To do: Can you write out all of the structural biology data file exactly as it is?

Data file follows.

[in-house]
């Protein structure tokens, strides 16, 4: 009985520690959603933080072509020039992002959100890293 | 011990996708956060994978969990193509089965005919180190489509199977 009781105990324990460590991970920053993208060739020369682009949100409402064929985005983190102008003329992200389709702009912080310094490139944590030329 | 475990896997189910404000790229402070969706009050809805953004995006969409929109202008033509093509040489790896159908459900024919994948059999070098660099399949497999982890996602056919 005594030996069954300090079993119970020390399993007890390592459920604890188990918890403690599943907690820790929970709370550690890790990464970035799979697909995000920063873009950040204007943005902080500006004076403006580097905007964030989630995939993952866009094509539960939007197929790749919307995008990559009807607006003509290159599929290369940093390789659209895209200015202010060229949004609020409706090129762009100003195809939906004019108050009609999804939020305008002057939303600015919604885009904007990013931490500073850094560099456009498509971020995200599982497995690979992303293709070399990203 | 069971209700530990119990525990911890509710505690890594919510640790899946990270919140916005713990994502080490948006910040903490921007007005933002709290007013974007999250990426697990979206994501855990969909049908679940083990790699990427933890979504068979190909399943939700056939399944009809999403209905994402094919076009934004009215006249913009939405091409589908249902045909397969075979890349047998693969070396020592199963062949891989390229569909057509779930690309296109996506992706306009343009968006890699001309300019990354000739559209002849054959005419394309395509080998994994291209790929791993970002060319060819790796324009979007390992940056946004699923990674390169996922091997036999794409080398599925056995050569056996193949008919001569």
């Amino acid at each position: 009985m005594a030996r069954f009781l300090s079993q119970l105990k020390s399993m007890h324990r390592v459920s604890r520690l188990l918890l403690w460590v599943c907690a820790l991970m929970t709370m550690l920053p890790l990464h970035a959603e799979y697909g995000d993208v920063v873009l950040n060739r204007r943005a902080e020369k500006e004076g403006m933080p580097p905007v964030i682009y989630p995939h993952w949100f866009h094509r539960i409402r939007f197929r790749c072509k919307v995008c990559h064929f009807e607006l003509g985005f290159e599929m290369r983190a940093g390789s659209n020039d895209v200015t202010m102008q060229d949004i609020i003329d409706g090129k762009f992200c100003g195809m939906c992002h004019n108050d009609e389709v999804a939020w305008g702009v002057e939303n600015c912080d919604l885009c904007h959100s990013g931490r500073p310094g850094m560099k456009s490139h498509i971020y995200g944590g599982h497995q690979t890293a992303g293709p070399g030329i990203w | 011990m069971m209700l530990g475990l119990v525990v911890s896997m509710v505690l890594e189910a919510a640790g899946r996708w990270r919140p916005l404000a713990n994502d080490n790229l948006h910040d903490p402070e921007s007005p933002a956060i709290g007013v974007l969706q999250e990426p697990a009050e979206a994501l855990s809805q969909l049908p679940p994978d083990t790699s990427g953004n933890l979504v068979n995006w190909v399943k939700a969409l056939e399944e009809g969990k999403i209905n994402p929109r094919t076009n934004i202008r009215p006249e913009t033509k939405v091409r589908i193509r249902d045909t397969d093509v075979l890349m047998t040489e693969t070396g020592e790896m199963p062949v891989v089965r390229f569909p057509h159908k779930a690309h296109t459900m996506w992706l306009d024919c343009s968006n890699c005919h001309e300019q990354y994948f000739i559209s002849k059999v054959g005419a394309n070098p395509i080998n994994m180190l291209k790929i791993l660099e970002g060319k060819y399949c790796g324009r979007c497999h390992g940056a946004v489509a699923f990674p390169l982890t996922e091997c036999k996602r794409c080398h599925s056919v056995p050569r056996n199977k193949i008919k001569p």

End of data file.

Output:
[in-house]
């Protein structure tokens, strides 16, 4: 009985520690959603933080072509020039992002959100890293 | 011990996708956060994978969990193509089965005919180190489509199977 009781105990324990460590991970920053993208060739020369682009949100409402064929985005983190102008003329992200389709702009912080310094490139944590030329 | 475990896997189910404000790229402070969706009050809805953004995006969409929109202008033509093509040489790896159908459900024919994948059999070098660099399949497999982890996602056919 005594030996069954300090079993119970020390399993007890390592459920604890188990918890403690599943907690820790929970709370550690890790990464970035799979697909995000920063873009950040204007943005902080500006004076403006580097905007964030989630995939993952866009094509539960939007197929790749919307995008990559009807607006003509290159599929290369940093390789659209895209200015202010060229949004609020409706090129762009100003195809939906004019108050009609999804939020305008002057939303600015919604885009904007990013931490500073850094560099456009498509971020995200599982497995690979992303293709070399990203 | 069971209700530990119990525990911890509710505690890594919510640790899946990270919140916005713990994502080490948006910040903490921007007005933002709290007013974007999250990426697990979206994501855990969909049908679940083990790699990427933890979504068979190909399943939700056939399944009809999403209905994402094919076009934004009215006249913009939405091409589908249902045909397969075979890349047998693969070396020592199963062949891989390229569909057509779930690309296109996506992706306009343009968006890699001309300019990354000739559209002849054959005419394309395509080998994994291209790929791993970002060319060819790796324009979007390992940056946004699923990674390169996922091997036999794409080398599925056995050569056996193949008919001569």
């Amino acid at each position: 009985m005594a030996r069954f009781l300090s079993q119970l105990k020390s399993m007890h324990r390592v459920s604890r520690l188990l918890l403690w460590v599943c907690a820790l991970m929970t709370m550690l920053p890790l990464h970035a959603e799979y697909g995000d993208v920063v873009l950040n060739r204007r943005a902080e020369k500006e004076g403006m933080p580097p905007v964030i682009y989630p995939h993952w949100f866009h094509r539960i409402r939007f197929r790749c072509k919307v995008c990559h064929f009807e607006l003509g985005f290159e599929m290369r983190a940093g390789s659209n020039d895209v200015t202010m102008q060229d949004i609020i003329d409706g090129k762009f992200c100003g195809m939906c992002h004019n108050d009609e389709v999804a939020w305008g702009v002057e939303n600015c912080d919604l885009c904007h959100s990013g931490r500073p310094g850094m560099k456009s490139h498509i971020y995200g944590g599982h497995q690979t890293a992303g293709p070399g030329i990203w | 011990m069971m209700l530990g475990l119990v525990v911890s896997m509710v505690l890594e189910a919510a640790g899946r996708w990270r919140p916005l404000a713990n994502d080490n790229l948006h910040d903490p402070e921007s007005p933002a956060i709290g007013v974007l969706q999250e990426p697990a009050e979206a994501l855990s809805q969909l049908p679940p994978d083990t790699s990427g953004n933890l979504v068979n995006w190909v399943k939700a969409l056939e399944e009809g969990k999403i209905n994402p929109r094919t076009n934004i202008r009215p006249e913009t033509k939405v091409r589908i193509r249902d045909t397969d093509v075979l890349m047998t040489e693969t070396g020592e790896m199963p062949v891989v089965r390229f569909p057509h159908k779930a690309h296109t459900m996506w992706l306009d024919c343009s968006n890699c005919h001309e300019q990354y994948f000739i559209s002849k059999v054959g005419a394309n070098p395509i080998n994994m180190l291209k790929i791993l660099e970002g060319k060819y399949c790796g324009r979007c497999h390992g940056a946004v489509a699923f990674p390169l982890t996922e091997c036999k996602r794409c080398h599925s056919v056995p050569r056996n199977k193949i008919k001569p």